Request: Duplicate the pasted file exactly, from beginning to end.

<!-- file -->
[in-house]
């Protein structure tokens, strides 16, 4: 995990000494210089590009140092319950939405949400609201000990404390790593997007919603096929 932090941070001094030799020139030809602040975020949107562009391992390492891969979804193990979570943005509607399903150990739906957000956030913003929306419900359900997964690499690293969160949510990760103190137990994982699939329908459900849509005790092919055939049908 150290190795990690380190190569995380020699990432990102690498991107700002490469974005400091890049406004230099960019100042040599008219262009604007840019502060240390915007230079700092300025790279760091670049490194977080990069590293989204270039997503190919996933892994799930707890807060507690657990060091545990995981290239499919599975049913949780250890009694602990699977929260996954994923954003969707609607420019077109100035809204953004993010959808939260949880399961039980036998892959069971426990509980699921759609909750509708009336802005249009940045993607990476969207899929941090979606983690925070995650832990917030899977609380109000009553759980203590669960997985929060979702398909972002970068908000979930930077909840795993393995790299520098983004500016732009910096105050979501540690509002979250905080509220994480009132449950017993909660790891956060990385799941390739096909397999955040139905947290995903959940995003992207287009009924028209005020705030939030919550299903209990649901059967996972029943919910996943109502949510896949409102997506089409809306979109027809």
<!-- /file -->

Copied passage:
[in-house]
């Protein structure tokens, strides 16, 4: 995990000494210089590009140092319950939405949400609201000990404390790593997007919603096929 932090941070001094030799020139030809602040975020949107562009391992390492891969979804193990979570943005509607399903150990739906957000956030913003929306419900359900997964690499690293969160949510990760103190137990994982699939329908459900849509005790092919055939049908 150290190795990690380190190569995380020699990432990102690498991107700002490469974005400091890049406004230099960019100042040599008219262009604007840019502060240390915007230079700092300025790279760091670049490194977080990069590293989204270039997503190919996933892994799930707890807060507690657990060091545990995981290239499919599975049913949780250890009694602990699977929260996954994923954003969707609607420019077109100035809204953004993010959808939260949880399961039980036998892959069971426990509980699921759609909750509708009336802005249009940045993607990476969207899929941090979606983690925070995650832990917030899977609380109000009553759980203590669960997985929060979702398909972002970068908000979930930077909840795993393995790299520098983004500016732009910096105050979501540690509002979250905080509220994480009132449950017993909660790891956060990385799941390739096909397999955040139905947290995903959940995003992207287009009924028209005020705030939030919550299903209990649901059967996972029943919910996943109502949510896949409102997506089409809306979109027809």